Islam noted that ‘in the past, efforts to address these challenges have often been based on individual researchers or groups focused on science or engineering’, and the EPSRC programme has recruited an interdisciplinary team across several leading UK universities. Islam and his University of Bath team will be exploring materials modelling, ‘trying to understand and design materials from a fundamental level.’ A team from the University of Oxford – Professors Peter Bruce and Peter Grant – will look at ‘synthesis, structural categorisation and electro-chemical measurements, and manufacturing thin-film devices and large-scale fabrication.’ Other investigators include ‘Professor Clare Grey, from the University of Cambridge, a world leader in nuclear magnetic resonance and experimental structural techniques, and Professor Ian Ward, University of Leeds, who is looking at polymers.’
The EPSRC programme grant’s focus on lithium-ion advancements includes exploring new classes of anode materials to overcome the disadvantages of poor safety and low power inherent to graphitic anodes currently used in almost all commercial lithium-ion batteries. Additionally, it will look at enhancing energy density through developing protective membranes for lithium metal electrodes using 3D polymer/ceramics interpenetration networks, and positing the shift away from flammable liquid electrolytes to solid-state alternatives using polymer electrolytes.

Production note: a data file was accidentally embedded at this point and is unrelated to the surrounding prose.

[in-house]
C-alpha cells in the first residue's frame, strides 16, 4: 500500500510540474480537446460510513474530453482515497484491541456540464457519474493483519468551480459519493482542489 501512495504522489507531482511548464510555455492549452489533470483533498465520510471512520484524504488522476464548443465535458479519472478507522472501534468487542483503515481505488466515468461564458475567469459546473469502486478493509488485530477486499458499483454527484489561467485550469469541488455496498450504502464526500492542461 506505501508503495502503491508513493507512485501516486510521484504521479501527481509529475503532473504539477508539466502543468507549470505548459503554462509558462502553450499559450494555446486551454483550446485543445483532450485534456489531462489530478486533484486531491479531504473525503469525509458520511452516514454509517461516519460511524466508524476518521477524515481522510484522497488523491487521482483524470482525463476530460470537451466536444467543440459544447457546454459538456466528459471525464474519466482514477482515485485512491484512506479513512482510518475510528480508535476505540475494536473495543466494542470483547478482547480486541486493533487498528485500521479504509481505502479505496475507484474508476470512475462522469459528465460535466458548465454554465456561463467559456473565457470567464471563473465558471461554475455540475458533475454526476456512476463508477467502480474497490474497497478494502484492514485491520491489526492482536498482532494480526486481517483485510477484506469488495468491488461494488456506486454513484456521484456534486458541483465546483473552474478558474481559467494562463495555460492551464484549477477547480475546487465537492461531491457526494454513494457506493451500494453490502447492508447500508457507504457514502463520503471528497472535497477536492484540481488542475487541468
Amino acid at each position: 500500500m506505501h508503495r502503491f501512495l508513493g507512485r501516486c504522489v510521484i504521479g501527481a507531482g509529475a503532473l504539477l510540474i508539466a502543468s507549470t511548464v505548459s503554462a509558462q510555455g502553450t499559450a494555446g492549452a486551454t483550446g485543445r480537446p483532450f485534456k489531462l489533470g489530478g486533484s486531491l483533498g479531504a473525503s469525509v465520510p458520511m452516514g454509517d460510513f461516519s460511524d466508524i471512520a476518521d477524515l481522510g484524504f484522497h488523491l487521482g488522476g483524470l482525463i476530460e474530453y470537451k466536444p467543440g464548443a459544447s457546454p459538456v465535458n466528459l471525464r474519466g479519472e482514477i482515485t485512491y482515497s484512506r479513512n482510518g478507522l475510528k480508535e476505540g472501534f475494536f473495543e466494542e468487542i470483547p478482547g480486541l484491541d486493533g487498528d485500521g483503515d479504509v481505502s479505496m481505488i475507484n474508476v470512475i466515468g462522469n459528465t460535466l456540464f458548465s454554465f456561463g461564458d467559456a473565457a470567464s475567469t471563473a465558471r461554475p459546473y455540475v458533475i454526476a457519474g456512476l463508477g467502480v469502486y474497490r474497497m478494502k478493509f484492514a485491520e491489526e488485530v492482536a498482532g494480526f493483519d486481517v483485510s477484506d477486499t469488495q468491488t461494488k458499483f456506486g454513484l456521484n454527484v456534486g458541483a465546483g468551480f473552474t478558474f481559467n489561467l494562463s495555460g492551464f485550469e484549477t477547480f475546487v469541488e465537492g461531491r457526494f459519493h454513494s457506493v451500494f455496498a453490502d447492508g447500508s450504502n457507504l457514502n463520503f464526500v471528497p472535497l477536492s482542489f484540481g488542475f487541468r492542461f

According to the EPSRC, ‘more radical ideas and technologies beyond lithium-ion batteries, such as the lithium-air battery’, as demonstrated by Islam during the 2016 Royal Institution Christmas Lectures, will also be looked at. ‘There is a lot of good research going on,’ Islam noted. ‘But we’re not going to see a lithium-air battery in a car for the next five years. There are chemistry and materials hurdles, particularly getting the right electrolyte – the electrode is expected to be lithium metal that has to react with oxygen to form a lithium oxide, but the electrolyte remains an issue.’
The University of Cambridge was celebrated for work exploring the potential of lithium-air batteries in November 2015. The technology has been seen by some as the ‘ultimate’ battery due to a theoretical energy density 10 times that of lithium-ion and comparable to gasoline, but progress halted when research groups including IBM and the US Joint Center for Energy Storage Research were unable to overcome one of the principle conundrums of lithium-air – its inability to release the oxygen needed to react with the lithium beyond a few dozen charges. Professor Clare Grey’s research team resolved this through the addition of compound mediators – lithium iodide and water – along with fluffy carbon. Grey’s lithium-air battery is claimed to possess high energy density and a lifetime of more than 2,000 recharges. Although the team stated at the time that a practical lithium-air battery was more than a decade away, their findings resolved one of the principle obstacles.